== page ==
Hizashi laughs, long and fondly. “It was completely random. I met someone in Australia who worked on the boat. Once they found out what my Quirk was, they decided that they could use it.”

“So you just… screamed at whales,” Shouta says.

“It was more complicated than that!” Hizashi replies, offended. “You know I can control frequency as--”

“As well as amplitude,” Shouta and Kayama say together. It was a familiar refrain during their classes, Hizashi wanting people to know he had more than one trick up his sleeve.

Hizashi harrumphs. His cheeks are starting to flush with alcohol. “Well, it’s hard to weaponize frequency control. Aside from that one thing--”

Shouta left his capture weapon at home, but he glares at Hizashi in a way that hopefully conveys that he can still strangle him bare-handed, and hisses, “We agreed to never talk about that again.”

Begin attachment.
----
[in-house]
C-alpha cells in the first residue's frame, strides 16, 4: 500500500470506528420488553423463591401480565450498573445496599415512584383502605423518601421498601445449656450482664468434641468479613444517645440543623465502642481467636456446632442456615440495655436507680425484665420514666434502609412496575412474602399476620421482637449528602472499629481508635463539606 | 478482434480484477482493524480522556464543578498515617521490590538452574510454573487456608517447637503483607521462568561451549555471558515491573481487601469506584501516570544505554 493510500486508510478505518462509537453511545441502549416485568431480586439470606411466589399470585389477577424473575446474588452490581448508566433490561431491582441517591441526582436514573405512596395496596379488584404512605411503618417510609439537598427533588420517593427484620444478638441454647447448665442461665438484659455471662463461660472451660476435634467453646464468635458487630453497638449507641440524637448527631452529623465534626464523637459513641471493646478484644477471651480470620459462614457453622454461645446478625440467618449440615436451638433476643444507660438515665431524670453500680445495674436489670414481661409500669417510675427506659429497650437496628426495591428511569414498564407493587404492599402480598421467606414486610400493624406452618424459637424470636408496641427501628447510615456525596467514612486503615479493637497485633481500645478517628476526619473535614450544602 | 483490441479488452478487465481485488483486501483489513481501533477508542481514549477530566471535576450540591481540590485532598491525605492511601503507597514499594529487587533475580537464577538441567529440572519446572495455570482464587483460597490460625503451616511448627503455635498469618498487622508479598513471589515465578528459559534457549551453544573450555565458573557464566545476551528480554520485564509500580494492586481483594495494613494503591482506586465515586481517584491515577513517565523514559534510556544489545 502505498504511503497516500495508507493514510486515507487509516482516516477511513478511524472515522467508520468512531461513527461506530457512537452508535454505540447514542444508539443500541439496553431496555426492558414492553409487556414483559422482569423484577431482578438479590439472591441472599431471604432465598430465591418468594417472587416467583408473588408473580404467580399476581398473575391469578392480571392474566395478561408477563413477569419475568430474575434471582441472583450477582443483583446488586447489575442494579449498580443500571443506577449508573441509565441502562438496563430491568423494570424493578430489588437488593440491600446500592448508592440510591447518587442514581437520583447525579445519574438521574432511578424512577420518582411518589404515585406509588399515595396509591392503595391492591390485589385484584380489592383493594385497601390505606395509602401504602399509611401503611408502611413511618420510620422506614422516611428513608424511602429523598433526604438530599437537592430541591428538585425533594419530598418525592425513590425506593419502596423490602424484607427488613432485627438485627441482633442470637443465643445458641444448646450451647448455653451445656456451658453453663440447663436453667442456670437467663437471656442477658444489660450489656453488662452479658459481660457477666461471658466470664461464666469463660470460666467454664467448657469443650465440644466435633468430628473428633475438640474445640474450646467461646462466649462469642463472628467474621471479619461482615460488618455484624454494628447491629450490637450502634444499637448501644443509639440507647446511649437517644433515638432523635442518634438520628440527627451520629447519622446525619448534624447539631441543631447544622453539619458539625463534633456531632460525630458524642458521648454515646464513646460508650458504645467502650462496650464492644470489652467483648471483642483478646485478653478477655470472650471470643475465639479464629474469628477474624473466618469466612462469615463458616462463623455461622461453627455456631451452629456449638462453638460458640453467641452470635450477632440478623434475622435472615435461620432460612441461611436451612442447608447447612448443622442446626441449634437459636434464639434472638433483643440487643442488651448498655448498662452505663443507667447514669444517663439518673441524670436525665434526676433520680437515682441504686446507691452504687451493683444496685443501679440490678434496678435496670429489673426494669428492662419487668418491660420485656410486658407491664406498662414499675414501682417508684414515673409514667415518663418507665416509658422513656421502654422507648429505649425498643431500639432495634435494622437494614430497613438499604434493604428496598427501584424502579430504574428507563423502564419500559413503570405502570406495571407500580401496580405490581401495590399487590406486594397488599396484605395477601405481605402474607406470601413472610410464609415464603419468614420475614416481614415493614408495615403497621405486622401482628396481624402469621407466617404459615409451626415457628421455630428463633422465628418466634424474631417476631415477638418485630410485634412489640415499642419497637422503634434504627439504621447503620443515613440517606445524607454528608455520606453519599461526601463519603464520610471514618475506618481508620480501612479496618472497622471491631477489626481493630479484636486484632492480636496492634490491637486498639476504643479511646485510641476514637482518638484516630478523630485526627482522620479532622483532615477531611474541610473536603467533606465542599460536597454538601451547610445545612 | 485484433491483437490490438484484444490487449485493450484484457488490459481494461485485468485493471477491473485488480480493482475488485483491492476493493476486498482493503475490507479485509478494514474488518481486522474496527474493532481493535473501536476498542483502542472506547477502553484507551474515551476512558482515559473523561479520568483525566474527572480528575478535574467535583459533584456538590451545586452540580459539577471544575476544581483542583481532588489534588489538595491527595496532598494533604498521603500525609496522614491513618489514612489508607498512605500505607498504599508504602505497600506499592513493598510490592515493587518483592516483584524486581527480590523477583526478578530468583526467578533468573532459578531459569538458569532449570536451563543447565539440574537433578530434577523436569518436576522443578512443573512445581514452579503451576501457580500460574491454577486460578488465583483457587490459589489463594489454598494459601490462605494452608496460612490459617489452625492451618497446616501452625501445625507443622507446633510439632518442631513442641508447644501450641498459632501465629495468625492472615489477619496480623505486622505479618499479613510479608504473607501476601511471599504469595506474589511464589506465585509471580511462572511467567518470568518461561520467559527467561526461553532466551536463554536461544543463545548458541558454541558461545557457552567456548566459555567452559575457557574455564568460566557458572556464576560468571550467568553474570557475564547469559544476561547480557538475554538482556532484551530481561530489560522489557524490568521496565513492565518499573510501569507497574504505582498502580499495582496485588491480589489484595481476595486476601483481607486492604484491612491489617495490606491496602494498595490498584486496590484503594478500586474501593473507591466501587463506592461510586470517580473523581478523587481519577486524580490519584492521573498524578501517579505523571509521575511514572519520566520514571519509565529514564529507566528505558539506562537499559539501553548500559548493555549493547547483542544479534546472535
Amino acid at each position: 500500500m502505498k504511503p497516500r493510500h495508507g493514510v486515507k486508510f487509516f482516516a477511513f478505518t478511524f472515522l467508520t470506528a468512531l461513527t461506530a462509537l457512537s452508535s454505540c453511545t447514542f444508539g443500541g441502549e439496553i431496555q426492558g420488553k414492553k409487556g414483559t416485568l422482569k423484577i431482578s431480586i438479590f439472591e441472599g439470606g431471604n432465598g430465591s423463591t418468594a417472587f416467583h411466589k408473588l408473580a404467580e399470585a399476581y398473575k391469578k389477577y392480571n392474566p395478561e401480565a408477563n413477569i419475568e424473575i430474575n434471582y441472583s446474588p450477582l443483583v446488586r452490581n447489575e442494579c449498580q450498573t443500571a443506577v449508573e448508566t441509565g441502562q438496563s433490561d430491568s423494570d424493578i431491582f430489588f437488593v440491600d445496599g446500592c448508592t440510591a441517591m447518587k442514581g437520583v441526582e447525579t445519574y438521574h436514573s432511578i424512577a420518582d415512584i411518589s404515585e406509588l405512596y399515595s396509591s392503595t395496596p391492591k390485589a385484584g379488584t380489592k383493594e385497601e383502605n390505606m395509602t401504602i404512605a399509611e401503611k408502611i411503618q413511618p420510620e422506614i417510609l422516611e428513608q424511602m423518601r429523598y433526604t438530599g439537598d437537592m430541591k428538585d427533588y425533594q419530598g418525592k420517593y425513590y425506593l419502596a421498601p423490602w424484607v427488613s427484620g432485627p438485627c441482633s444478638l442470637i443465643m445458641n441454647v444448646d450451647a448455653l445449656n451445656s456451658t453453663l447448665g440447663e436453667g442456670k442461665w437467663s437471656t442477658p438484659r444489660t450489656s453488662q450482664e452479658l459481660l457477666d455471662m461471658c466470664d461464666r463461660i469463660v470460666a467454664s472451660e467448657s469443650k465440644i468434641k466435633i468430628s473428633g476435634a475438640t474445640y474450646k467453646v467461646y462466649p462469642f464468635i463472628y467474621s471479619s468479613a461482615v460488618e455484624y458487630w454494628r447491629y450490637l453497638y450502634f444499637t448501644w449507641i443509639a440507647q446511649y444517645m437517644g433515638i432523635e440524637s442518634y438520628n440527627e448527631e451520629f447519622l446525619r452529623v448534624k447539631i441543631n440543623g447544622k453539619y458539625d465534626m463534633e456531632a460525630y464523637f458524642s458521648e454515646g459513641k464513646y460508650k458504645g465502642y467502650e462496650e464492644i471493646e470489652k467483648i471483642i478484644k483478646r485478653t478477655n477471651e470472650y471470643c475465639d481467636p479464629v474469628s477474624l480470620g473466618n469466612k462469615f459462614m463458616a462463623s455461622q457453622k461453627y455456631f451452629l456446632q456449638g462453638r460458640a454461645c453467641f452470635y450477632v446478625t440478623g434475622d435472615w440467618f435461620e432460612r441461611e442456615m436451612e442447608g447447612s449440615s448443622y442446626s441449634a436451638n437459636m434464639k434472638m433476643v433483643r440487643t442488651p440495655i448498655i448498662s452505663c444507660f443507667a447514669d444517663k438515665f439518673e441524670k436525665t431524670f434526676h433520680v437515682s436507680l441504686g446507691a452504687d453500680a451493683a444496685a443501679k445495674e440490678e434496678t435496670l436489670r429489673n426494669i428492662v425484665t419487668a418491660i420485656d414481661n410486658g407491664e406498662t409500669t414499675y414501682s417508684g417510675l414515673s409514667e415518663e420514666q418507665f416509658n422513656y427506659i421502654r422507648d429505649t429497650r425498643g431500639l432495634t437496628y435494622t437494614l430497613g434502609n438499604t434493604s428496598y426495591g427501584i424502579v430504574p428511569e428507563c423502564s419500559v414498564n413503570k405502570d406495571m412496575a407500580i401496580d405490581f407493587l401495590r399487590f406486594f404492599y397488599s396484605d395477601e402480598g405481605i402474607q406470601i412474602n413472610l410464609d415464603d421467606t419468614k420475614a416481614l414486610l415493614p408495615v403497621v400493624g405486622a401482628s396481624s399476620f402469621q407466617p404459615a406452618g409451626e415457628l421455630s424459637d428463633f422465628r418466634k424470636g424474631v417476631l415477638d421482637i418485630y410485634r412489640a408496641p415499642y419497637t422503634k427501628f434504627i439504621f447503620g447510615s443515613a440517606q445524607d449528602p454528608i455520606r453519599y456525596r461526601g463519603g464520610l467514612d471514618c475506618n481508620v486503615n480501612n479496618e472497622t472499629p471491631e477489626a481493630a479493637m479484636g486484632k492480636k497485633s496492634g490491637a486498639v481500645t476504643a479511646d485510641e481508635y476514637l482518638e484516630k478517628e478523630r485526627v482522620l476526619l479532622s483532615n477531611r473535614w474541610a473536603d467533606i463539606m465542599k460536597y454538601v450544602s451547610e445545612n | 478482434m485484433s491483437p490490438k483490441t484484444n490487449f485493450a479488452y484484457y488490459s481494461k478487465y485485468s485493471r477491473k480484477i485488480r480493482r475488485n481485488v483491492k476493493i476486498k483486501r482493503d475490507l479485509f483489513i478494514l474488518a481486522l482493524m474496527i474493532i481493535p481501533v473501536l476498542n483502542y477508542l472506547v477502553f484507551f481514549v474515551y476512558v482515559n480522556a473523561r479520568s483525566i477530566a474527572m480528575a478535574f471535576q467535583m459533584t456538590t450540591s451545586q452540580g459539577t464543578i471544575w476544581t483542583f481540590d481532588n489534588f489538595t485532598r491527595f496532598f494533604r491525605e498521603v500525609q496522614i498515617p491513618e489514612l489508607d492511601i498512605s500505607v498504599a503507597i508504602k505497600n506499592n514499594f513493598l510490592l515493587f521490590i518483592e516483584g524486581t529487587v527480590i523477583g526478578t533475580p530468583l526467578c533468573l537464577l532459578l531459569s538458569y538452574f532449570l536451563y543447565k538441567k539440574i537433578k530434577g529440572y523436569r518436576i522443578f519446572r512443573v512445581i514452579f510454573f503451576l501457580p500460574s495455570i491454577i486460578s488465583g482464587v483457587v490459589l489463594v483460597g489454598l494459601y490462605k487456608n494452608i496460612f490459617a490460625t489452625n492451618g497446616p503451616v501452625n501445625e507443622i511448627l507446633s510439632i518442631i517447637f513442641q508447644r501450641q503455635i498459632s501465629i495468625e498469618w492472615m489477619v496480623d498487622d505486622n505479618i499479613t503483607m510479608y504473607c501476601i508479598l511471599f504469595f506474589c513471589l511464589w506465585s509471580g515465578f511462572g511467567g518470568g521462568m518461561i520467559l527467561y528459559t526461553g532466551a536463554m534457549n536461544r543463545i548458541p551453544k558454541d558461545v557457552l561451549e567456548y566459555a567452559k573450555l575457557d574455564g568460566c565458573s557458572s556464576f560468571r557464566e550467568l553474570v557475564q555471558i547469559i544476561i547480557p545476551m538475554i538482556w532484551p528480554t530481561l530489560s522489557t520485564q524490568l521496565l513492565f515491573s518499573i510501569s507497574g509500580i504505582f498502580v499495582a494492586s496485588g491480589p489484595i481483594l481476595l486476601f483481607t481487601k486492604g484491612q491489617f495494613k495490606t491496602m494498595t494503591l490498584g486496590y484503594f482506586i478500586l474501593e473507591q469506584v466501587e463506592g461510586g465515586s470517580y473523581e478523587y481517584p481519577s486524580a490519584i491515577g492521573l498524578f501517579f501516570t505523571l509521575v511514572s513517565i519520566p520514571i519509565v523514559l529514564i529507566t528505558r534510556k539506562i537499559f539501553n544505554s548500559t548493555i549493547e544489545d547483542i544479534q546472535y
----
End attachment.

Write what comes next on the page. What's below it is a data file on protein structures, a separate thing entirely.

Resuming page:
“Ooh, what did we agree to never talk about?” Kayama asks, leaning into both of them.

Hizashi shoots a panicked look at herat Shouta, and says, “Sorry, Nemuri. I've been sworn to secrecy.”

She turns her curious grin on him. Shouta says quickly, “What were you saying about frequency control?”

Kayama pouts, but Hizashi picks his story back up. “It’s not good for much as a hero, so I mostly use it to impress cute guys at bars.”

“I wish my quirk impressed people at bars,” Kayama says. She’s got plenty of stories about accidentally sending her hookups into a premature sleep. Shouta raises his glass to her wearily. Nothing about Shouta tended to impress people at bars.

“But George -- the Australian -- asked me if I could do low-frequency too, or replicate non-human sounds, and one thing led to another…”

“And you ended up screaming at whales,” Shouta said. “Did it work?”